The day the Covid lockdown started in Puebla, we drove eastwards from Puebla towards Veracruz, a city on the Gulf of Mexico, which we had made sure was not in a “Red Zone” as defined by the Mexican Govt for Covid issues. The first stop on the way was in Xalapa, pronounced Ha-la-pa. Xalapa is a small city by Mexican standards and is the capital of the state of Veracruz. The city’s nickname, “City of Flowers is a reference related to the city’s older colonial history. According to folklore, the Spanish believed that Jalapa was the birthplace and home of the world’s most beautiful woman, La Florecita, which literally means ‘little flower”. Today, the city is a hub for higher education and culture. The residents of Xalapa are called Xalapeños or Jalapeños, which is the name given to the popular large peppers cultivated in this area.
The biggest single attraction here is the Museo de Antropologia de Xalapa (Xalapa Anthropology Museum the second most important facility of its kind in all of Mexico, after Mexico City’s immense Museo Nacional de Antropologia (National Museum of Anthropology). We headed straight there and were pleasantly surprised as to how well designed it was and the 25,000 artifacts displayed here, from the Aztec to the Huastec, Totonac, and Mayan civilizations. Some pictures below from the Museum
After this very nice visit, we continued driving westwards to Veracruz city. We had visited Veracruz previously in 2011 but did not remember much and had not written any blog about this place; not sure why. We arrive late evening and located the hotel we had booked which was close to the central square where we had wanted to stay. We walked to the central square that evening for dinner and were happy to see that it was busy and lively, and not locked down.
Evening entertainment in the central square of Veracruz
Local and local tourists enjoying the evening
After this nice evening of music and dancing, we walked back to the hotel and called it a night. The hotel we were staying at was a Holiday Inn, but it was a converted 17th century convent; so, it was quite different from regular Holiday Inns, in that it had colorful tiles, large rooms etc. Interesting.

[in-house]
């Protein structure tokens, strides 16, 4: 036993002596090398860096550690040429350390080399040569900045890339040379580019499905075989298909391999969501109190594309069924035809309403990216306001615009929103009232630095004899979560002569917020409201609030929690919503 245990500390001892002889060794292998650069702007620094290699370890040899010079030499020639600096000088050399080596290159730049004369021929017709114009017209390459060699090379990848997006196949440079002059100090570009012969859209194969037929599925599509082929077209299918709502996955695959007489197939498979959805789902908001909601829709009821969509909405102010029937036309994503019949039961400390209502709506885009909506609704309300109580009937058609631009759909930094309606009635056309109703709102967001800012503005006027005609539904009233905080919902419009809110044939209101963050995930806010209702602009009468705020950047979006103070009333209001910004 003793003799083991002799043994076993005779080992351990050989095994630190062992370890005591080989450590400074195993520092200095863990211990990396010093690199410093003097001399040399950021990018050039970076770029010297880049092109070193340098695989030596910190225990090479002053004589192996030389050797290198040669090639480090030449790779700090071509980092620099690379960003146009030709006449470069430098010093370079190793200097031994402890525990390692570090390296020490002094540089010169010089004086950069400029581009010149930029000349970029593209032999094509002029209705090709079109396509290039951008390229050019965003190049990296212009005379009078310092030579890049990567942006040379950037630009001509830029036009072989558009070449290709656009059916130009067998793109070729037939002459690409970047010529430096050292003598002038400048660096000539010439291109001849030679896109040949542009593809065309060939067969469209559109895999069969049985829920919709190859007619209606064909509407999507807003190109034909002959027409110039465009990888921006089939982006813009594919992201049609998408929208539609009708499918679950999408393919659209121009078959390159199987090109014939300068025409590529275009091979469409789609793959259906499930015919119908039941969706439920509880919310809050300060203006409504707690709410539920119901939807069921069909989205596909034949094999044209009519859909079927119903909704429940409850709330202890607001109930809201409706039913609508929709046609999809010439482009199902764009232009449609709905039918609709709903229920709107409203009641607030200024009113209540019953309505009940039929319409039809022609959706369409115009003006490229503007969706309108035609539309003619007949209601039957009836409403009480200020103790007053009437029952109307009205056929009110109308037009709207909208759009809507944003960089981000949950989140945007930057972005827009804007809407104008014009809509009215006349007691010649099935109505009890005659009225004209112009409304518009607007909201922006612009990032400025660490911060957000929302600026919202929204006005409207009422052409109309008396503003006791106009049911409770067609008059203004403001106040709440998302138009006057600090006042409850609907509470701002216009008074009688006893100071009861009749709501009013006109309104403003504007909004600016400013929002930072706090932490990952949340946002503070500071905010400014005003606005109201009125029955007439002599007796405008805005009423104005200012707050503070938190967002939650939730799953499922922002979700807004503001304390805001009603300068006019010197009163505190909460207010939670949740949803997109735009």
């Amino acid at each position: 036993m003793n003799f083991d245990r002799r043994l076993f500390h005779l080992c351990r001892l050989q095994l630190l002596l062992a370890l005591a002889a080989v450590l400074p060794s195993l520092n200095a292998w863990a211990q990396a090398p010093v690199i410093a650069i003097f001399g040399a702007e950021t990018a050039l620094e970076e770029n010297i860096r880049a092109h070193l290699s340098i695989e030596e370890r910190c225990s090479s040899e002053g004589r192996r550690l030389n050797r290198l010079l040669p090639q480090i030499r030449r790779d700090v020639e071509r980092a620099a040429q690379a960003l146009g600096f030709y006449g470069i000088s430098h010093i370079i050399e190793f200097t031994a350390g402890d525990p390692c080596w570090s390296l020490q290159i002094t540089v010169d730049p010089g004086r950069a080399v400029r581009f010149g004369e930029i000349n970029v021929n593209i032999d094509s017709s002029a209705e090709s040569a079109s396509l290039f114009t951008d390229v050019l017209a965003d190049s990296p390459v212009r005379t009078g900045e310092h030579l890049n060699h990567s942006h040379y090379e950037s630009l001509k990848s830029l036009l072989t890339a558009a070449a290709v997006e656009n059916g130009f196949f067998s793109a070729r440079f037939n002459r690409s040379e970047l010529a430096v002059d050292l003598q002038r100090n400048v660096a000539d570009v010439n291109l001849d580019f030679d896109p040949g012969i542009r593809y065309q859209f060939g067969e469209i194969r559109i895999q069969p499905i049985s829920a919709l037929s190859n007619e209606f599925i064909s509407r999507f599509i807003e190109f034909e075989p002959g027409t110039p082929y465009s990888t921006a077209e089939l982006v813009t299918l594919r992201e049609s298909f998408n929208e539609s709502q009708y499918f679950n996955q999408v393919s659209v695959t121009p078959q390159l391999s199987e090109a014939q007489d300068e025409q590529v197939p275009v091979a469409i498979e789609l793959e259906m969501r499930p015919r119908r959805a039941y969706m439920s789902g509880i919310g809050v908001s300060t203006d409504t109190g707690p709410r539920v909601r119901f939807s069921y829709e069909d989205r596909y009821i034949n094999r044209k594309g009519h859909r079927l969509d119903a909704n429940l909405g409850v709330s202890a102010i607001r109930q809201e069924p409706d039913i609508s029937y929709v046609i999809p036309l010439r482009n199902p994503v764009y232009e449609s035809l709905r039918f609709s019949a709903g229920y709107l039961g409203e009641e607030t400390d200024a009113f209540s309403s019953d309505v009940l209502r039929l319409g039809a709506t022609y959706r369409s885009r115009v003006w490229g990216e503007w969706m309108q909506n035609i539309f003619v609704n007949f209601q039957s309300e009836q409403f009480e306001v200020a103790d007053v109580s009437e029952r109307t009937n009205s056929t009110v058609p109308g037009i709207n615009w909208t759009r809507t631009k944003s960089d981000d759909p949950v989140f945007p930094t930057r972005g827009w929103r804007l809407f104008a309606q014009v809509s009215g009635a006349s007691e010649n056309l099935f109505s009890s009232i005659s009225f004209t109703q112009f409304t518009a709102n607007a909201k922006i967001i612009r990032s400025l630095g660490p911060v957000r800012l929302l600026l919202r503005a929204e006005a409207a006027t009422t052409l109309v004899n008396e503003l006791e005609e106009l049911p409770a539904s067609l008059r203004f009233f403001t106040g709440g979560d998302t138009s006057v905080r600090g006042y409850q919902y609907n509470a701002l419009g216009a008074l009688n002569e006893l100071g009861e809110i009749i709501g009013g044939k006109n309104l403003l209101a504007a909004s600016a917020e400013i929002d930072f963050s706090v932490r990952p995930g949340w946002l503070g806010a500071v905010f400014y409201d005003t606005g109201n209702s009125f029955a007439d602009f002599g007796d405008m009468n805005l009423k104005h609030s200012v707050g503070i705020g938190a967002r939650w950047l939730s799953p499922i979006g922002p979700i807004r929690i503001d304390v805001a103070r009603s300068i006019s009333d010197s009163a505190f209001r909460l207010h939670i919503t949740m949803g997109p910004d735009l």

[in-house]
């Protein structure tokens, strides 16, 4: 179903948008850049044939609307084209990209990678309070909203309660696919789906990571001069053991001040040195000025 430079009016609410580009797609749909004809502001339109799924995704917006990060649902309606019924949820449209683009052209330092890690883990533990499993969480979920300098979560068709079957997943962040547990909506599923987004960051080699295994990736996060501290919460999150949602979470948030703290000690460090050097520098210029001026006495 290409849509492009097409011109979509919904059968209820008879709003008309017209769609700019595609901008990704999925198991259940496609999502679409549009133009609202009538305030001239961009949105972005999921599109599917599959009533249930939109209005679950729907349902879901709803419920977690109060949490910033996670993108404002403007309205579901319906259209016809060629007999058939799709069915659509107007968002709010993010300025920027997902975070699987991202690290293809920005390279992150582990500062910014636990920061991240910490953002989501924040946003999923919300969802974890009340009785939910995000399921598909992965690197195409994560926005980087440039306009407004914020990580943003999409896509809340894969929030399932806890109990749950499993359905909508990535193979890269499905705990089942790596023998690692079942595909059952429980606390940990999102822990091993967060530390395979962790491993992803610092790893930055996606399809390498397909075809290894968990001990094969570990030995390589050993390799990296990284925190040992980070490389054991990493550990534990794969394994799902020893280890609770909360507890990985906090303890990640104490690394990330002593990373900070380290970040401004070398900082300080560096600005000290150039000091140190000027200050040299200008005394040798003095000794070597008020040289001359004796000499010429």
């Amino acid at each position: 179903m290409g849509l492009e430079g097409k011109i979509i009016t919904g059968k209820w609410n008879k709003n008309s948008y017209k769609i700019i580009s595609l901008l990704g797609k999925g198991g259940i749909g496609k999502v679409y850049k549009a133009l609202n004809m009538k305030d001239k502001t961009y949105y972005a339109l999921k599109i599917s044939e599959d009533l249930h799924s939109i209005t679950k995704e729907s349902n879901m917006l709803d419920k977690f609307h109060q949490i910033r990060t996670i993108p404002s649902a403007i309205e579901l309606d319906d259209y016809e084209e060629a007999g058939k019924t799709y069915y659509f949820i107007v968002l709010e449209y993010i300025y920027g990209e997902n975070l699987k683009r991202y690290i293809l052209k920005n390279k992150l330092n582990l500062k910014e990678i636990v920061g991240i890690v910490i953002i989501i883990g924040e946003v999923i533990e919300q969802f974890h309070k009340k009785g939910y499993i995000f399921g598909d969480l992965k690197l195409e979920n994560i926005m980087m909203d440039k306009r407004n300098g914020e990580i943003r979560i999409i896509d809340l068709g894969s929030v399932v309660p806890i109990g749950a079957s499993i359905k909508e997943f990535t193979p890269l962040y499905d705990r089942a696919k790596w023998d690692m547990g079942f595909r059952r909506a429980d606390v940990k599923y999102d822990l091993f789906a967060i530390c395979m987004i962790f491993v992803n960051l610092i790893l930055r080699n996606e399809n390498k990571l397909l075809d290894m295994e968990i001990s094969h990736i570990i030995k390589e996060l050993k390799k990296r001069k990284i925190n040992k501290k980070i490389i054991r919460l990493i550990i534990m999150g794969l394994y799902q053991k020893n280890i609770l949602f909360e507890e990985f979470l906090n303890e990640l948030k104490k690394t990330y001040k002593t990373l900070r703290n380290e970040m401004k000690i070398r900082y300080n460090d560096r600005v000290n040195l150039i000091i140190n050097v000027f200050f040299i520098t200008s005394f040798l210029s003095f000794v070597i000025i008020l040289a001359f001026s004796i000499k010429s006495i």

Veracruz is a major port city and municipal seat for the surrounding municipality of Veracruz on the Gulf of Mexico in the state of Veracruz. Developed during Spanish colonization, Veracruz has been Mexico’s oldest, largest, and historically most significant port. During the Spanish colonial period, this city had the largest mercantile class and was at times wealthier than the capital of Mexico City. Its wealth attracted the raids of 17th-century pirates, against which fortifications were built. In the 19th and early 20th centuries, Veracruz was invaded on different occasions by France and the United States; during the 1914 Tampico Affair, US troops occupied the city for seven months. For much of the 20th century, the production of petroleum was most important for the state’s economy but, in the latter 20th century and into the 21st, the port has re-emerged as the main economic engine. It has become the principal port for most of Mexico’s imports and exports, especially for the automotive industry.
We spent a few days here, around and including New Year’s Eve. Below are some pictures of the city.
The Barrio la Huaca was founded 300 years ago by slaves from Africa who built their homes from timber recovered from wooden ships that were wrecked near the bay. This settlement was outside the Veracruz city walls, and the different peoples (migrants, slaves, freedmen, laborers etc.) came and settled here as the port boomed and provided lots of jobs. When the city walls were torn down in 1790, this area grew into a more middle class. Some images from this Barrio below
We checked out the seafood mercado of Veracruz, images below
One evening, we had parked our car at the edge of the zocalo and had dinner at one of the many restaurants in the zocalo.